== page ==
Many children described an environment in which they fall behind at young ages and graduating from high school is rare. We spoke with a nine-year-old girl going into the 3rd grade who said she had flunked the 2nd grade and been held back a year. She said she works in the fields when not attending summer school. “I don’t know if I will finish school because it’s very difficult but hopefully I will,” said 15-year-old Elena R. who works periodically in the fields after school. “None of my brothers and sisters finished school.” “Most people I know don’t want to go through being behind so they drop out of high school,” said 18-year-old Luz A. “Most of my friends have dropped out. Little by little they’ve been dropping out.” And a 14-year-old girl who said that no one in her family had graduated told us: “If I finish school, I’m going to shine like a peacock.”
Children who have recently entered the United States from other countries may not know how to access the US education system or may be unable to afford the lost wages. A boy who came to the United States alone at age 15 after his parents died said: “I want to go to school but I have to work. I don’t have time. If I had the chance to work and study I would study.”
The US Department of Education’s Office of Migrant Education runs several programs to support migrant children’s access to education. These include the Migrant Education Program, which identifies migrant children and provides education and support services, such as remedial instruction, school record exchanges, and counseling and assessment services; the High School Equivalency Program (HEP), which helps farmworkers and their children who are 16 or older to achieve a General Education Development (GED) certificate and gain subsequent employment; and the Migrant Education Even Start (MEES), which focused on improving literacy among farmworker families. The Office of Migrant Education also provides $3 million per year in grants to individual states that cooperate with other states to provide direct education and support services to migrant children whose education has been interrupted.
During the 2003-2004 school year, the Office of Migrant Education served more than 488,000 children, but these represented only 54 percent of children eligible for its programs.
US Department of Labor, “The National Agricultural Workers Survey: Public Access Documentation,” http://www.doleta.gov/agworker/naws.cfm (accessed April 27, 2010).
 Thomas D. Snyder, National Center for Education Statistics, Institute of Education Sciences, US Department of Education, “Mini-Digest of Education Statistics 2009,” April 2010, http://nces.ed.gov/pubs2010/2010014.pdf (accessed April 27, 2010), p. 35.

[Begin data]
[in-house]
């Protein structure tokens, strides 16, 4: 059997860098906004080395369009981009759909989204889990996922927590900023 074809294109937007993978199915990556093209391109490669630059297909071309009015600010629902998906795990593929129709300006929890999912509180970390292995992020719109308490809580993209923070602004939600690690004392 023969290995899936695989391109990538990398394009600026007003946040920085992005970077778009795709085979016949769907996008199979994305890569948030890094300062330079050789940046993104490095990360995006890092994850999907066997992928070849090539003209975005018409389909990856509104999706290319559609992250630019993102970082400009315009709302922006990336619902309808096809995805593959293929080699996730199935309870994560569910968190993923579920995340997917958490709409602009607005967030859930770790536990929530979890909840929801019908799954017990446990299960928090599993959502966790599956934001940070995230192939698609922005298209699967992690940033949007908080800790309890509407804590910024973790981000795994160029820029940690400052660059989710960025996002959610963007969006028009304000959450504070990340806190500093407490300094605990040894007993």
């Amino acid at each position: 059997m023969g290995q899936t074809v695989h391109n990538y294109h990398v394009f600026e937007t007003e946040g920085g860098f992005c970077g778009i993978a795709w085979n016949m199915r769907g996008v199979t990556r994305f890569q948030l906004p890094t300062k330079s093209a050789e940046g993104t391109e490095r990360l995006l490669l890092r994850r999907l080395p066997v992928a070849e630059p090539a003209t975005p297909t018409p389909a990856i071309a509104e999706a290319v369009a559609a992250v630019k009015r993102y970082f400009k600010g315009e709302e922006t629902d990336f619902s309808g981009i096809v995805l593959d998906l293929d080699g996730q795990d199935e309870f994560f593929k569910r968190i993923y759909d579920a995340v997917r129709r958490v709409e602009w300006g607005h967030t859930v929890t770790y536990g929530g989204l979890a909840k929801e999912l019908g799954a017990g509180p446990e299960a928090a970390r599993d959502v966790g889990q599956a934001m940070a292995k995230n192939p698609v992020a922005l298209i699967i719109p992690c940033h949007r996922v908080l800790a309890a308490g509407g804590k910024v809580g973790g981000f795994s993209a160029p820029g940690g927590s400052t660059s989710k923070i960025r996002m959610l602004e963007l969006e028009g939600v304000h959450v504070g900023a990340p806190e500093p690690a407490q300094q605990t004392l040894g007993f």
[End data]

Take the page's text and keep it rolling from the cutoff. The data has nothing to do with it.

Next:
California Department of Education, “California Migrant Education Program: Comprehensive Needs Assessment, Initial Report of Findings,” 2007, http://www.cde.ca.gov/sp/me/mt/documents/cnareport.pdf (accessed April 8, 2010), p. 2. Anecdotally, a migrant education staff member at Immokalee High School, where many students are from farmworker families, told us that 400 to 450 students enter the eighth grade every year and “by the time they graduate it’s 200 to 250. So about half drop out or move out of the area.” Human Rights Watch interview with migrant education staff member, Immokalee, Florida, March 25, 2009.
 Human Rights Watch interview with Ana Z., age 15, Plainview, Texas, July 21, 2009.
 Human Rights Watch interview with Olivia A., age 14, Plant City, Florida, March 21, 2009.
 Human Rights Watch interview with Jose M., age 17, Saline, Michigan, August 24, 2009.
 Human Rights Watch interview with Luz A., age 18, Plant City, Florida, March 21, 2009.
 David Bell, “The National’s Invisible Families: Living in the Stream,” Rural Educator, vol. 15, no. 3 (Spring 1994), pp. 27-30.
 Michael Romanowski, “Meeting the Unique Needs of the Children of Migrant Workers,” The Clearing House: A Journal of Educational Strategies, Issues and Ideas, v. 77, no. 1 (October 2003), pp. 27-22.
 Human Rights Watch interview with Emily D. (not her real name), age 16, central Florida, March 22, 2009.
 Human Rights Watch interview with migrant education staff member, Immokalee, Florida, March 25, 2009.
 Human Rights Watch interview with Andrea C., age 17, Saline, Michigan, August 24, 2009.
 Human Rights Watch interview with Jaime D. (not his real name), age 20, Bradenton, Florida, March 20, 2009.
Cooper et al, “Comparative Description of Migrant Farmworkers Versus Other Students Attending Rural South Texas Schools: Demographic, Academic, and Health Characteristics,” Texas Medicine, vol. 101 (2005), pp. 58-62; Cooper et al, “Comparative Description of Migrant Farmworkers Versus Other Students Attending Rural South Texas Schools: Substance Use, Work, and Injuries,” Journal of Rural Health, vol. 21 (2005), pp. 361-366.
 Human Rights Watch group interview with 12- and 14-year-old girls, Plainview, Texas, July 20, 2009.
 Human Rights Watch group interview with 15-year-old girl, 10-year old boy, and 9-year-old girl, central Florida, March 22, 2009.
 Human Rights Watch interview with Elena R., age 15, central Florida, March 22, 2009.
 Human Rights Watch interview with Luz A., age 18, Plant City, Florida, March 21, 2009.
 Human Rights Watch group interview with Blanca S. (not her real name), age 14, and her two friends, Immokalee, Florida, March 25, 2009.
 Human Rights Watch interview with Walter R., age 17, Goldsboro, North Carolina, August 6, 2009.
 Department of Education Office of Migrant Education website, undated, http://www2.ed.gov/about/offices/list/oese/ome/programs.html (accessed April 7, 2010).
 Association of Farmworker Opportunity Programs, “Children in the Fields: An American Problem,” May 2007, http://www.afop.org/CIF%20Report.pdf (accessed April 14, 2010) (citing information provided to AFOP by the US Department of Education, Office of Migrant Education, February 2007), p. 19, note 76.